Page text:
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1997 E320
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Discussion Starter · #1 ·
After getting off of work today I got into the car and turned it on. Everything was normal until I turned my A/C on, as soon as I did I heard a scraping sound as if a wire hanger was being spun around in my engine and the car shut off. Upon turning the AC off I got home without a problem and again tried the AC where it was safe, it turned off again but this time I was in drive. What could this be?
 

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1994 E320 Wagon,1999 E320 Wagon,2000 E 320 Wagon, MGB Track/Rally, ,1988 300E ,more....
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Check

that the ac compressor is not froze up.Stand back keep everything(fingers etc.)clear and have someone duplicate what you have been doing.If you cant duplicate it or see it in short order get it to a shop before you possibly do some real damage.
ohlord:bowdown:
 

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Discussion Starter · #3 ·
the ac compressor is NOT froze up? what does that mean? Are you telling me to open the hood and watch the engine while someone else duplicates my actions from when i got off? Thanks so much.
 

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the ac compressor is NOT froze up? what does that mean? Are you telling me to open the hood and watch the engine while someone else duplicates my actions from when i got off? Thanks so much.
Hey, twig. I agree that ohlord is on the right track here. "Froze" is probably the wrong modifier in the air-conditioning context, though.;) The compressor has a big bearing that the pulley just spins on so it's pretty much a freewheel, very little drag. However, when you engage the AC the clutch engages the compressor shaft, which is supposed to start the compressor spinning. If the compressor has seized however (think of an engine that seizes, it can't be turned, right?), it's just like something very strong "grabbing" the fan belt, and that could account for the awful noise and the lug on the engine that caused it to stall.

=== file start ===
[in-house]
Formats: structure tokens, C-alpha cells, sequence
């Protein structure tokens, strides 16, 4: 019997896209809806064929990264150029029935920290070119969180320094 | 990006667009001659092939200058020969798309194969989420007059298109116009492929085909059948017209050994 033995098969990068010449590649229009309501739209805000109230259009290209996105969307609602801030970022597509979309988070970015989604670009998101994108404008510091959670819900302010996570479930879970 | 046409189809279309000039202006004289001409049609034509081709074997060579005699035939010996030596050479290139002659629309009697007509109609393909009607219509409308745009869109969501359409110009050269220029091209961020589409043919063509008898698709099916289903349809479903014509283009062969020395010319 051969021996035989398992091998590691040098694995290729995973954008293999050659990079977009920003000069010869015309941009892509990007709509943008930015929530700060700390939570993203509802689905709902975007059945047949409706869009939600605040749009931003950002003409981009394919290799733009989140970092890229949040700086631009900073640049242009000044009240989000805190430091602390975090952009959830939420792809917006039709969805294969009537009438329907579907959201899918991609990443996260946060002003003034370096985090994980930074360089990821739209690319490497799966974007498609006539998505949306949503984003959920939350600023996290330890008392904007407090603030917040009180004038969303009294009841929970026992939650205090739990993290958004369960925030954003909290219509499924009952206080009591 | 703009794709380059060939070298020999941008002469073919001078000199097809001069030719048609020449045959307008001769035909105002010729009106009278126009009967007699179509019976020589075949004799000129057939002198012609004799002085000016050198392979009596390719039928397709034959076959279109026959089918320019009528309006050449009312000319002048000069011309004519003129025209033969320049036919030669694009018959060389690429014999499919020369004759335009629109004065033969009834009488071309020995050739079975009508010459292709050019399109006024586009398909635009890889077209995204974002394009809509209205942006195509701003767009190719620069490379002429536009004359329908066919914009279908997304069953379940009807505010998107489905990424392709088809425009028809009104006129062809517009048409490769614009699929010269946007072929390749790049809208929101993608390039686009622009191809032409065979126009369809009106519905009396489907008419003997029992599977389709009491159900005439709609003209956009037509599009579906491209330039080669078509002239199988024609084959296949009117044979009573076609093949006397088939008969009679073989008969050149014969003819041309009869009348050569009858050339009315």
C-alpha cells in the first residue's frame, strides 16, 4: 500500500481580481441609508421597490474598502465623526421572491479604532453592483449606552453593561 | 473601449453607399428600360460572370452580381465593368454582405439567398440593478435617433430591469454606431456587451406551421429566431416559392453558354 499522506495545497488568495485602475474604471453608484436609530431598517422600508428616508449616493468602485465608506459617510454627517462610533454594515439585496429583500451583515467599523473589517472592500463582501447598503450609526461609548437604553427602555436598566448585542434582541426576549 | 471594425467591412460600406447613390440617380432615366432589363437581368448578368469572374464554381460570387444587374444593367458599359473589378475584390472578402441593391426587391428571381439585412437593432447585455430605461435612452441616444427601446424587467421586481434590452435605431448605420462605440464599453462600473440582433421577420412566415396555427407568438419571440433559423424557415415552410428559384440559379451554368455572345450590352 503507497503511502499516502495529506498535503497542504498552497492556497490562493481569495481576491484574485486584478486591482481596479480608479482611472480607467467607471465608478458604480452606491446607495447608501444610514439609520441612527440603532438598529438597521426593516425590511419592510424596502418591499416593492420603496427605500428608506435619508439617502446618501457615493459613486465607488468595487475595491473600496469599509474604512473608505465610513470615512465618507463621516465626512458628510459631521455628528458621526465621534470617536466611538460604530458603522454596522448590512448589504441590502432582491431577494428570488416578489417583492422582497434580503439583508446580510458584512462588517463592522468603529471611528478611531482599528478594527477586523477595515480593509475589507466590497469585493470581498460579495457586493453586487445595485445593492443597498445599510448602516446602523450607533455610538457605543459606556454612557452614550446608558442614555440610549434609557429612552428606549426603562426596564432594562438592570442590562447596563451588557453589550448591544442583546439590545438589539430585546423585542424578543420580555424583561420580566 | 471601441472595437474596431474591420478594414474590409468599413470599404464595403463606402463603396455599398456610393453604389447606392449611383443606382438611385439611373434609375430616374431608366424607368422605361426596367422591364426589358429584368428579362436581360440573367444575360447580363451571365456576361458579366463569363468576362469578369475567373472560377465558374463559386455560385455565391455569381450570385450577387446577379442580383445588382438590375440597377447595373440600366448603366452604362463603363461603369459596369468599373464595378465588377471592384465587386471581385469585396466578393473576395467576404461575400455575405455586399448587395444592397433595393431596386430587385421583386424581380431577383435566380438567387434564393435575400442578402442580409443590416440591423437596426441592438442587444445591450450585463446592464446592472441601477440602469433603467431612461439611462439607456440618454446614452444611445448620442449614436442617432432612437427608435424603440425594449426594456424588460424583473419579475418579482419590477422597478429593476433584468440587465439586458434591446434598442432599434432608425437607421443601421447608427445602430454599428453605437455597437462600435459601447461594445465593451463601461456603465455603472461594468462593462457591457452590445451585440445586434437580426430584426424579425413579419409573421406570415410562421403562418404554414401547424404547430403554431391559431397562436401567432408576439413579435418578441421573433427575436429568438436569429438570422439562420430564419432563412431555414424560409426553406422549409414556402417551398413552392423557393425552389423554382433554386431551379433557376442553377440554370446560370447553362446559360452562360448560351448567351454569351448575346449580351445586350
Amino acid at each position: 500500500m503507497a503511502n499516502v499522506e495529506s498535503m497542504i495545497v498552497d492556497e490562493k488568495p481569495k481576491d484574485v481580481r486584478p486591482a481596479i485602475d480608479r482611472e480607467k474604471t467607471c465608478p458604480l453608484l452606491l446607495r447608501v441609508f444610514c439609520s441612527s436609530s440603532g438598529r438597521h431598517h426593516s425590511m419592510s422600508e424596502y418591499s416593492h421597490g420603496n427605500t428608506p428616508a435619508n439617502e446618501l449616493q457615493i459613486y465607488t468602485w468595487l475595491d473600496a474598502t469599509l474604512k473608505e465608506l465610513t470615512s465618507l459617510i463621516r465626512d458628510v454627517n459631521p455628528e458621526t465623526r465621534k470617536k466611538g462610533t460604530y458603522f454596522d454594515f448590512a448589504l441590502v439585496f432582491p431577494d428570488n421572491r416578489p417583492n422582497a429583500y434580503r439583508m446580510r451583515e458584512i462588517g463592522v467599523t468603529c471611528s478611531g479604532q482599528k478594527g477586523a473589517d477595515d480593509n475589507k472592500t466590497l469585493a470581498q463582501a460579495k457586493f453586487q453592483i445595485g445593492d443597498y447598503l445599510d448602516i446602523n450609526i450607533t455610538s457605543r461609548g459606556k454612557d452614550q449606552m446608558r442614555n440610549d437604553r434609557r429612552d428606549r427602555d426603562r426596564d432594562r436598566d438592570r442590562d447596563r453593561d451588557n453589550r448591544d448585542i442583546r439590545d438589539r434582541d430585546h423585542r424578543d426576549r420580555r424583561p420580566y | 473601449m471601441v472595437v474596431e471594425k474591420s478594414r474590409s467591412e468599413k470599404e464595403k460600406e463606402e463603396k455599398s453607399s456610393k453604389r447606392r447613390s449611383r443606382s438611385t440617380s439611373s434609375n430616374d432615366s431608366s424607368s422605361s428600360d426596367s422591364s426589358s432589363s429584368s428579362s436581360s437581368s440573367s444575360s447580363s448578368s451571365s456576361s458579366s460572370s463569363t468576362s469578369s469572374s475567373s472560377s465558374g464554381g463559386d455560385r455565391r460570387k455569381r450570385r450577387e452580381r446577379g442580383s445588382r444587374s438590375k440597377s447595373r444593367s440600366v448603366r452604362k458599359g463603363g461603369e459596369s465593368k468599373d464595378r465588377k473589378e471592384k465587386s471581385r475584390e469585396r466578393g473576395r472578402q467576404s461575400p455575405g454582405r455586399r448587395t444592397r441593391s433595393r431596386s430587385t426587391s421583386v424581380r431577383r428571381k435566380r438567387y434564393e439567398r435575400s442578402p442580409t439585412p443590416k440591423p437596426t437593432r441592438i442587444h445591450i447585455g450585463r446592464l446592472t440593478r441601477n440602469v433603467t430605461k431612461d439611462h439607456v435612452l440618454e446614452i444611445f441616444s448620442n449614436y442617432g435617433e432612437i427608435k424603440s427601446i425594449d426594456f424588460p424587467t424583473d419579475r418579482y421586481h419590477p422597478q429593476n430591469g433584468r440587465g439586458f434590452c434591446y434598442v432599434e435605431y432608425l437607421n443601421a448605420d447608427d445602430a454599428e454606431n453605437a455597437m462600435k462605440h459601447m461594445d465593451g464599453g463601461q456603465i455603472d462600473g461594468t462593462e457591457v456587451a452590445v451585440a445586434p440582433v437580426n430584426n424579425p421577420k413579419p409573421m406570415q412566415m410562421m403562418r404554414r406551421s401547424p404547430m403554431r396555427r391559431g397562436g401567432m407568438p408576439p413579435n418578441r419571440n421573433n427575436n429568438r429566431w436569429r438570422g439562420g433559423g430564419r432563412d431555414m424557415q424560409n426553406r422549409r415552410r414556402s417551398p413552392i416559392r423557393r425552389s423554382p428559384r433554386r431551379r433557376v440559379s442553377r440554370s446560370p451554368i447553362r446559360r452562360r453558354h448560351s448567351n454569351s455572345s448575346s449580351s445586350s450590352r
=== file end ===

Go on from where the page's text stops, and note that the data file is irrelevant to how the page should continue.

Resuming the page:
I'd be a bit leery of standing near the open engine bay and having someone engage the AC; given the placement of the compressor you'd have to be standing right in line so that if the belt were to fail, you could be injured. If you don't mind sacrificing a belt, just leave it in park, rev it up to about 2,000 - 2,500 RPM and then engage the compressor. If it's seized you'll get a shriek/howl and possibly some burning rubber-ish smells from the belt, and it may snap in the process. (You could also put some tape on the front of the compressor (not on the pulley as it always turns) and then see if it has moved after the test.)

As an alternative test you could let things cool down and remove the fan belt and then apply 12V to the clutch connections (follow the wires, near the front of the compressor, you'll hear it click in). Then -- be sure to wear gloves -- try to turn it by hand. It should be very stiff, but if you have average arm/upper body strength and it isn't seized up, you'll be able to move it. If not, further confirmation.